Glass Maze Every jumbled pile of person

3 June 2012


Brave New Walled Garden

Is it better to buy Mac applications directly from developers, or from the Mac App Store? Wolf Renztsch enumerates the pros and cons of both alternatives and concludes that, ultimately, the new sandboxing requirements tilt the balance decisively toward direct purchase. Here’s the salient point:

Less Risk of Losing Your Software Investments: I bought Divvy via the Mac App Store. Unfortunately Divvy relies on Apple’s Accessibility APIs, which aren’t allowed for sandboxed apps. That means aside from minor bug fixes, I will no longer receive updates for the application I purchased.

… Sandboxing is just the latest App Store rule change, I’m sure there’s more to come. All things being equal, it’s safer to buy directly instead of being cut off from your own software based on an arbitrary Apple policy change.

Sandboxing aside, this is the key consideration: whether you’re comfortable allowing Apple to be the aperture through which your app purchases must pass. There are undeniable advantages to this, all of them revolving around better user experience.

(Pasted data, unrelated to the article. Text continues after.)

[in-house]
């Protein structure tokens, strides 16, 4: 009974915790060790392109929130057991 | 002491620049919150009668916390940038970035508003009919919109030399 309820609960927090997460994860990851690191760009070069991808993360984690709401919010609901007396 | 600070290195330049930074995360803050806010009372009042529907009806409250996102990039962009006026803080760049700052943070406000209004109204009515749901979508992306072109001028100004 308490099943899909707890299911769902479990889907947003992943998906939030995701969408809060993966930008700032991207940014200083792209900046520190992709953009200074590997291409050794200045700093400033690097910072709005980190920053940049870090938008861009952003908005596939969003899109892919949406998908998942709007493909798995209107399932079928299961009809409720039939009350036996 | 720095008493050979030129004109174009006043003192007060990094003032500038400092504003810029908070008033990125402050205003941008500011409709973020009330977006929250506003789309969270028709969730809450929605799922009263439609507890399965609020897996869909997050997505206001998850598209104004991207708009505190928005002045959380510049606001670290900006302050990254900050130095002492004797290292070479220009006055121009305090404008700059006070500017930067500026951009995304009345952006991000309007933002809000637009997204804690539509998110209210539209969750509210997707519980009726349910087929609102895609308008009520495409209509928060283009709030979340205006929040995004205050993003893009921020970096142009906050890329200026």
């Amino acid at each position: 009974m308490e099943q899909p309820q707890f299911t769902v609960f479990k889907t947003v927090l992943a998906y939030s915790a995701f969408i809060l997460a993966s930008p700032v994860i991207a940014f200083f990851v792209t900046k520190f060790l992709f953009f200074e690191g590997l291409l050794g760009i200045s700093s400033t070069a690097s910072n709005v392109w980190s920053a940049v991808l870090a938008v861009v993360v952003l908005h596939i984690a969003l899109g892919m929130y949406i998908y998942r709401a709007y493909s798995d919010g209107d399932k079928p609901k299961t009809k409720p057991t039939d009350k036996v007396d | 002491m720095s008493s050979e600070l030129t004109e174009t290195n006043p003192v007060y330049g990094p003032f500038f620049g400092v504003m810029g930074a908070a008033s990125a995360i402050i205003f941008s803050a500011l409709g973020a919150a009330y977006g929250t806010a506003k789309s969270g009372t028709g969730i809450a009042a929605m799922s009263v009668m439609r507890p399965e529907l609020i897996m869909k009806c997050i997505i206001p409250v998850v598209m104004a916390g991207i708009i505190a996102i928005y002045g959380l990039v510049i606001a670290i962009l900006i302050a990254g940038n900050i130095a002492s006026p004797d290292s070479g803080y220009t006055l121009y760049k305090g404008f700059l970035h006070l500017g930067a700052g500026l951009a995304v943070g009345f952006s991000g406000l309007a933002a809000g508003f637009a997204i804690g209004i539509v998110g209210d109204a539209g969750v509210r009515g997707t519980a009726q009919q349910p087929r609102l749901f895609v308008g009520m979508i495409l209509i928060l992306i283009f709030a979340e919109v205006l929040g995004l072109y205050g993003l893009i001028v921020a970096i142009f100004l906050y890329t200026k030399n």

But Apple has demonstrated over and over again its willingness to abuse the power they’ve granted themselves (on iOS in particular, where there is no possibility of direct purchases) and there’s no reason to think they won’t do the same with Mac software. As soon as the Mac App Store achieves enough critical mass that they can confidently screw their developers, then the screwing will commence, in earnest.

For example: as Renztsch points out, Smile software has figured out a way around Apple’s policy of only allowing App Store applications to access iCloud:

Apple has decided only Mac App Store apps (and thus now sandboxed apps) can access iCloud. Fortunately this isn’t much of an issue since the smart folks at SmileOnMyMac have already demonstrated a work-around of having a “bridge” Mac App Store application which allows its directly-sold PDFPen to access iCloud as well.

It is indeed a clever solution, but it’s also at the mercy of Apple’s arbitrary and ever-changing store policies. When Apple decides that they don’t like what Smile is doing (as seems likely), then new rules will suddenly appear, prohibiting it.

What’s so insidious about this is that normal people are, for the most part, completely unaware of what’s going on here. Most users will (understandably) gravitate toward what’s easiest, and the Mac App Store is certainly that. Any costs they incur will be opportunity costs — not the things they lose now, but the things that never see the light of day, because of Apple’s gatekeepers.

It’s an ugly situation, and all the incentives (for both developers and users) herd us inexorably to a future inside the brave new world of Apple’s walled garden.

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